Keynote Speakers

Dr. Claudia Marinica

Assistant Professor at Polytech’Nantes, University of Nantes / LS2N Research lab

Data Mining and Knowledge Representation Techniques for Museums

In this talk I will make a survey of my last works and projects that I carried on related to the use of data mining approaches and knowledge representation techniques in order to solve diverse problems in Digital Heritage domain in general, and Museums in particular. First, I will discuss the problem of understanding museums’ visitors behavior and the (big) data-related research challenges that this issue brings. Then, I will focus the discussion on the following challenges: data quality, data modeling and data mining, and I will expose a new model that we introduced for visitor movement representation and a set of reflections on data analysis. Second, I will discuss the problem of the conception of a query system of heterogeneous and distributed databases of different Cultural Heritage institutions, and more precisely in the domain of conservation restoration of artifacts. Here, different (big) data-related questions rise: are the data semantically ready to join the system?, are there any heterogeneity and ambiguity problems in the data?, can we build a shared conceptual model?, how can be queried heterogeneous and/or distributed databases?, etc. In this talk, I will propose a set of solution to the previous questions. The talk will end by exposing the different initiatives that have been developed in France in the years around Digital Humanities and Digital Heritage.

Short Bio

Dr. Claudia Marinica is Assistant Professor in the Polytech’Nantes Gradute School of Engineering of the University of Nantes, and she is conducting her research activities in the DUKe team of the Laboratoire des Sciences du Numérique de Nantes (LS2N) research lab. She holds a PhD in computer science, on the subject « Association Rule Interactive Post-processing using Rule Schemas and Ontologies – ARIPSO », since 2010 from Polytech’Nantes, Nantes University.
Her research focuses on the Artificial Intelligence field and she has a specific interest on Data Sciences: data analysis with unsupervised learning techniques, social networks analysis, and on Knowledge Representation: representation models and web semantic languages. The domain applications of her research focus on Cultural Heritage and Digital Humanities. She is currently conducting her research on (1) mining semantic indoor trajectories in museums, (2) evolution models for personal social networks with application on collaboration networks, and (3) digital humanities and more precisely the construction of vocabularies of reference in digital heritage. She is a co-founder of the working group DAHLIA (digital humanities and cultural heritage: data analysis and knowledge management), member of the direction council of the Digital Humanities Institute of CY Cergy Paris University, and elected member of the EGC Association. Web site:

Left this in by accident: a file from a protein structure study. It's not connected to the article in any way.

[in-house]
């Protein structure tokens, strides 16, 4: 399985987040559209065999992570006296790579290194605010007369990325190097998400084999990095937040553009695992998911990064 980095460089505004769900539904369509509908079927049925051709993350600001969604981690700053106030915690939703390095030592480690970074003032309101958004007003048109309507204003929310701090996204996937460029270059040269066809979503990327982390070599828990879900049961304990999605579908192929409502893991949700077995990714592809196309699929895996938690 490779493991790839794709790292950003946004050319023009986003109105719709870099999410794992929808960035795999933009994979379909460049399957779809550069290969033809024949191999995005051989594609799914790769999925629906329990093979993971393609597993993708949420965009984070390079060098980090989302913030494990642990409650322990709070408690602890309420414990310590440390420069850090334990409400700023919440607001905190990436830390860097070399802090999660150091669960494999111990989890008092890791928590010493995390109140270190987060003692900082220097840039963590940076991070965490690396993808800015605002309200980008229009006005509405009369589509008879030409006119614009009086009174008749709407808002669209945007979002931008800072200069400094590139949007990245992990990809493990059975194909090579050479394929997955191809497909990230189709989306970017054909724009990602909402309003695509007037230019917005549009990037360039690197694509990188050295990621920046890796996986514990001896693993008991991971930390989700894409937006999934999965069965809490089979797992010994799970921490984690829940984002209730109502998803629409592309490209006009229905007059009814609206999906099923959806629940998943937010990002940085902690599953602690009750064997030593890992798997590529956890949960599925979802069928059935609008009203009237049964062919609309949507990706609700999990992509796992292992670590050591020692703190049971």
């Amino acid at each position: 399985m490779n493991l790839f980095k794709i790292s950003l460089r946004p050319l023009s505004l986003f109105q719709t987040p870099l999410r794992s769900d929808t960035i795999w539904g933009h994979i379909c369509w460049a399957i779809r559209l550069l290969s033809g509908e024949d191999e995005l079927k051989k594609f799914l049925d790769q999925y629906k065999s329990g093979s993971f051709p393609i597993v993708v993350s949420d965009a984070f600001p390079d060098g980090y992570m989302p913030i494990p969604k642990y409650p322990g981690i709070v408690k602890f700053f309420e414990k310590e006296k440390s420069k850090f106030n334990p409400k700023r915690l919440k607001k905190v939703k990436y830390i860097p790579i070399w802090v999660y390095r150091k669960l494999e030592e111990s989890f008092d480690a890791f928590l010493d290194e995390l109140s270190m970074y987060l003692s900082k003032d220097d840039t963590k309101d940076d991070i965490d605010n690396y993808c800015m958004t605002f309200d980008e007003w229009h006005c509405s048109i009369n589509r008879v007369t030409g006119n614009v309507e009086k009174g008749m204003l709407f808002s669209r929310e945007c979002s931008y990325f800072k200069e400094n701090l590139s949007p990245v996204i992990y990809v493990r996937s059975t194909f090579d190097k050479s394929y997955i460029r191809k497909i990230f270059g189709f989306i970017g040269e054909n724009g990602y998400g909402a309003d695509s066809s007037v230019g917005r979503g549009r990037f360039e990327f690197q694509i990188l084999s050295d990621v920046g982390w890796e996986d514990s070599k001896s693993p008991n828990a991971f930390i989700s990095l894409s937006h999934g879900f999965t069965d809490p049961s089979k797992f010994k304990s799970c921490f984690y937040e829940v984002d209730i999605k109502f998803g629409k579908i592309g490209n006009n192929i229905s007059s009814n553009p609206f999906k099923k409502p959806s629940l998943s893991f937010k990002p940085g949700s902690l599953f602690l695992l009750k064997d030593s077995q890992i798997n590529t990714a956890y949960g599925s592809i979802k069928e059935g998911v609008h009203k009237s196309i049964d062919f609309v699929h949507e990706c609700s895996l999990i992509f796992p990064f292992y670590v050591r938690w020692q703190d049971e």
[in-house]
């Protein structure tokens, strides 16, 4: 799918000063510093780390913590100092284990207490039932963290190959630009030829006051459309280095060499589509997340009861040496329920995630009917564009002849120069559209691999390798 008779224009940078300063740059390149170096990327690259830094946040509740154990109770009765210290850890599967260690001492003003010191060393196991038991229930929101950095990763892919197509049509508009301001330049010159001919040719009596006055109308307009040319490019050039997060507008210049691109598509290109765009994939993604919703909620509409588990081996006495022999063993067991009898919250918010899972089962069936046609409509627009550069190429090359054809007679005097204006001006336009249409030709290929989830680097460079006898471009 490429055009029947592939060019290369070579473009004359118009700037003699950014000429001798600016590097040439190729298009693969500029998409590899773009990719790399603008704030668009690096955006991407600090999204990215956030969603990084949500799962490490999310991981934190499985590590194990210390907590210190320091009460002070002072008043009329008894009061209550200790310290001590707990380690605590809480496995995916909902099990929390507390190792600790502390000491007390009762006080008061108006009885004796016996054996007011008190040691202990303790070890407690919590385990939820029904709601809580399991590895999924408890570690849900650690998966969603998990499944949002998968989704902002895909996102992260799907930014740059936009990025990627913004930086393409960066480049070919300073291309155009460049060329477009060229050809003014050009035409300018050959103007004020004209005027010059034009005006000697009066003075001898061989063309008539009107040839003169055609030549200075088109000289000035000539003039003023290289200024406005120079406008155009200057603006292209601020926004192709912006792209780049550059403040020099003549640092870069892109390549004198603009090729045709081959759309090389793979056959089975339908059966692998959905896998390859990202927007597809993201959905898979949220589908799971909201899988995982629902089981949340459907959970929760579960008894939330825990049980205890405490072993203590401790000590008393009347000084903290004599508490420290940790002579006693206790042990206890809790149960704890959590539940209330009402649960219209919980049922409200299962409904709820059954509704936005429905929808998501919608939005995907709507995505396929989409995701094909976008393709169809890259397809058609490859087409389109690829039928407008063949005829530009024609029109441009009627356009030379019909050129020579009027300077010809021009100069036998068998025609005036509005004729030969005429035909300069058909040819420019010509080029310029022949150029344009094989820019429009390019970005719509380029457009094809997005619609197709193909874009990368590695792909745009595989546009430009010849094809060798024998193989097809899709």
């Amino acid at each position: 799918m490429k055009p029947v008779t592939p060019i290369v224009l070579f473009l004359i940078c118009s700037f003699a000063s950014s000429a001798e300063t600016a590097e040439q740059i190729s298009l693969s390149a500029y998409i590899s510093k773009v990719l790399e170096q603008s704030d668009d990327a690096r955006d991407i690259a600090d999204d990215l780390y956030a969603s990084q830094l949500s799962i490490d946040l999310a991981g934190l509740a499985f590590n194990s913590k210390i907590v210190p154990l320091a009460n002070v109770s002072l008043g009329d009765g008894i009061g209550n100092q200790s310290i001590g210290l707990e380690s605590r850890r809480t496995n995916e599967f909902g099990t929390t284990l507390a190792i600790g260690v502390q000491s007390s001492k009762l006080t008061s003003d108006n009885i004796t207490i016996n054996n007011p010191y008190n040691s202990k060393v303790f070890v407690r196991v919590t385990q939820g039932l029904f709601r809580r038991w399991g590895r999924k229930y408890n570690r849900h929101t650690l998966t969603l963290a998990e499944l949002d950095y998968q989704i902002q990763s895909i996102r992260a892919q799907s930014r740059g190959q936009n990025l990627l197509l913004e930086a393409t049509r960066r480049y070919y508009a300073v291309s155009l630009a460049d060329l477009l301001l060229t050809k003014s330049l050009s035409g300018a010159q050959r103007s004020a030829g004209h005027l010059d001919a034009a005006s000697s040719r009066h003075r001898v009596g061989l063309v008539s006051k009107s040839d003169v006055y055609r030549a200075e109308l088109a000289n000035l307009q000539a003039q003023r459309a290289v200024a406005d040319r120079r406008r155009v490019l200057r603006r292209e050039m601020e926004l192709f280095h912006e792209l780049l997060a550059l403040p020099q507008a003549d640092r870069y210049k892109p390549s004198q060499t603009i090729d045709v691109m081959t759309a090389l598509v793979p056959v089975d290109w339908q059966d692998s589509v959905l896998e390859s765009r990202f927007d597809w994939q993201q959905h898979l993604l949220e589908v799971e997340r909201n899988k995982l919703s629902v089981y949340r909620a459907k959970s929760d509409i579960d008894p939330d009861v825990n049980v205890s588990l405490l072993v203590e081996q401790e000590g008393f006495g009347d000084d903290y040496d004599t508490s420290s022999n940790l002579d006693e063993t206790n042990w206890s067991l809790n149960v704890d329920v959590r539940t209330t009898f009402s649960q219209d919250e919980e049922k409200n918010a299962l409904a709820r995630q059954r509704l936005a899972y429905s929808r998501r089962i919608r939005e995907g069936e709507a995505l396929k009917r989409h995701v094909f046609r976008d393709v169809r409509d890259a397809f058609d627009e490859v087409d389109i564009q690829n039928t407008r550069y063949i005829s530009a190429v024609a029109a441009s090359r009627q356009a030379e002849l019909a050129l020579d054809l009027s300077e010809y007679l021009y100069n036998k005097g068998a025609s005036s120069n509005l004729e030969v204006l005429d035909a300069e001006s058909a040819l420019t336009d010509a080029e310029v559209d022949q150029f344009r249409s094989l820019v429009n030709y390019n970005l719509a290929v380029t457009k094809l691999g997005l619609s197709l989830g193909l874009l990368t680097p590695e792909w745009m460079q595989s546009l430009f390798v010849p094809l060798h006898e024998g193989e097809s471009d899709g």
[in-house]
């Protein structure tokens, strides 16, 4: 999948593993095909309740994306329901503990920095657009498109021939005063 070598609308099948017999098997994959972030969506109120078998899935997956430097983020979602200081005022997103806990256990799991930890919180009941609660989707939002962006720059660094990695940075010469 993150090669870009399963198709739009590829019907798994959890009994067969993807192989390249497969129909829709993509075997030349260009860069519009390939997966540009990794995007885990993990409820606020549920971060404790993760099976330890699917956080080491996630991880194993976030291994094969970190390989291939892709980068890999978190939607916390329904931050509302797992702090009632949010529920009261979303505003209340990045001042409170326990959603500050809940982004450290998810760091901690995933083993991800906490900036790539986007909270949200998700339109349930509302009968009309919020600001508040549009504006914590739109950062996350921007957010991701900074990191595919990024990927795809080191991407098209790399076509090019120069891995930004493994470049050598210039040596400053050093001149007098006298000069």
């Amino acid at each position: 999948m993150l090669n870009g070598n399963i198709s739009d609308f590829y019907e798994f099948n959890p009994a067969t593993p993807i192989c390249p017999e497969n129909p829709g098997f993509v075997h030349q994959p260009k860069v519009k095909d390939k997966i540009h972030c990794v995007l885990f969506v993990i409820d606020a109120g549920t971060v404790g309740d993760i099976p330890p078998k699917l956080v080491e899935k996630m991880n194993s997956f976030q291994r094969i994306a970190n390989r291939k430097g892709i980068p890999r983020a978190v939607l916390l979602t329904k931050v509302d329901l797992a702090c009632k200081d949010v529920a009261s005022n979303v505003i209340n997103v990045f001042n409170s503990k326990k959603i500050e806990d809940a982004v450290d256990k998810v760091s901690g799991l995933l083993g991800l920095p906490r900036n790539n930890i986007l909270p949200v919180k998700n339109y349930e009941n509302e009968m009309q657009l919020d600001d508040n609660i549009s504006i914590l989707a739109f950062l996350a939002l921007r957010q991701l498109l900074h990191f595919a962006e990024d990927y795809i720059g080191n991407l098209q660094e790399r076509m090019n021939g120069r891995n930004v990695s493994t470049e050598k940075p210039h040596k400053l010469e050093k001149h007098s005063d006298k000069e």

Dr Rebecca Kahn

Associate Researcher, Alexander von Humboldt Institute for Internet and Society, Berlin

Not Business as Usual: Museums, Data and Post-Lockdown Realities

The spring and summer of 2020 have been a turbulent time for museums. First, the lockdown around the world challenged the essence of their existence: what is a museum, if it is closed to visitors? Then, the #BlackLiveMatter protests forced many museums to face the issue of the origins and histories of their collections, which are often problematic. Business as usual, but on the internet, was, many museums realised, was not an adequate response. But how can museums approach the technical, ethical, and practical challenges of the new digital future, while maintaining their responsibilities to preserve and protect materials and encouraging research? And and what might this mean for institutions whose practice is often rooted in centuries-long traditions?

Short Bio

Dr. Rebecca Kahn completed her PhD in the Department of Digital Humanities at King’s College, London in 2016, with a study on how digital transformation manifests in the documentation, data models and internal ontologies of cultural heritage institutions, and how these changes can be read in their digital assets. Her current work explores digitisation in museums and archives, and the ways in which knowledge representation changes in these institutions as they and their materials become digital.
As 2017-2019 she was Director of Collections for the Pelagios Project, an international research project that used Linked Data and geodata to build connections between digital historical sources. She is also one of the coordinators of the DARIAH GeoHumanities working group.